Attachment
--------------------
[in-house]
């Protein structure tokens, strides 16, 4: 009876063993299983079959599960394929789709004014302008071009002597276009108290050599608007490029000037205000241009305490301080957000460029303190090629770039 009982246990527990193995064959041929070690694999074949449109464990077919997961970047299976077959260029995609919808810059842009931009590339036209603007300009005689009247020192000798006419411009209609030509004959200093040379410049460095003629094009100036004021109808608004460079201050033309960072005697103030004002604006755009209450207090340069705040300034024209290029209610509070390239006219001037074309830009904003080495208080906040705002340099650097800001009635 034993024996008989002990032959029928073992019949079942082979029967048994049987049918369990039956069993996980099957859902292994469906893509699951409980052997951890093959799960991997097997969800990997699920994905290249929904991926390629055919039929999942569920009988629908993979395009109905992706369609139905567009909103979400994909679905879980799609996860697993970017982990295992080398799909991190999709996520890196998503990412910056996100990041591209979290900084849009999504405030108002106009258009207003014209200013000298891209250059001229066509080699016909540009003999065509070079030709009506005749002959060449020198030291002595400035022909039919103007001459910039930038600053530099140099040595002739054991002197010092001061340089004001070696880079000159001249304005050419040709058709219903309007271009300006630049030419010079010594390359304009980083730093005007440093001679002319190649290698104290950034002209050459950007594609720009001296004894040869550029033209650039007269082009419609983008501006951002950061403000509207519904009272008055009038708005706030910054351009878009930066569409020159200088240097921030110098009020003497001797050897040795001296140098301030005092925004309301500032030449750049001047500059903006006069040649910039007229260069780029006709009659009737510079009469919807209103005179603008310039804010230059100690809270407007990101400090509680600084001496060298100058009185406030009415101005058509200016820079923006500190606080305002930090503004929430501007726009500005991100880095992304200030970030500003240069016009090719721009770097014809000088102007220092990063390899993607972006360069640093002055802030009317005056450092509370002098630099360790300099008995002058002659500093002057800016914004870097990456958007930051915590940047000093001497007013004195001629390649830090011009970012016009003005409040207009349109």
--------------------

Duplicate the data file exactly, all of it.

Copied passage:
[in-house]
């Protein structure tokens, strides 16, 4: 009876063993299983079959599960394929789709004014302008071009002597276009108290050599608007490029000037205000241009305490301080957000460029303190090629770039 009982246990527990193995064959041929070690694999074949449109464990077919997961970047299976077959260029995609919808810059842009931009590339036209603007300009005689009247020192000798006419411009209609030509004959200093040379410049460095003629094009100036004021109808608004460079201050033309960072005697103030004002604006755009209450207090340069705040300034024209290029209610509070390239006219001037074309830009904003080495208080906040705002340099650097800001009635 034993024996008989002990032959029928073992019949079942082979029967048994049987049918369990039956069993996980099957859902292994469906893509699951409980052997951890093959799960991997097997969800990997699920994905290249929904991926390629055919039929999942569920009988629908993979395009109905992706369609139905567009909103979400994909679905879980799609996860697993970017982990295992080398799909991190999709996520890196998503990412910056996100990041591209979290900084849009999504405030108002106009258009207003014209200013000298891209250059001229066509080699016909540009003999065509070079030709009506005749002959060449020198030291002595400035022909039919103007001459910039930038600053530099140099040595002739054991002197010092001061340089004001070696880079000159001249304005050419040709058709219903309007271009300006630049030419010079010594390359304009980083730093005007440093001679002319190649290698104290950034002209050459950007594609720009001296004894040869550029033209650039007269082009419609983008501006951002950061403000509207519904009272008055009038708005706030910054351009878009930066569409020159200088240097921030110098009020003497001797050897040795001296140098301030005092925004309301500032030449750049001047500059903006006069040649910039007229260069780029006709009659009737510079009469919807209103005179603008310039804010230059100690809270407007990101400090509680600084001496060298100058009185406030009415101005058509200016820079923006500190606080305002930090503004929430501007726009500005991100880095992304200030970030500003240069016009090719721009770097014809000088102007220092990063390899993607972006360069640093002055802030009317005056450092509370002098630099360790300099008995002058002659500093002057800016914004870097990456958007930051915590940047000093001497007013004195001629390649830090011009970012016009003005409040207009349109």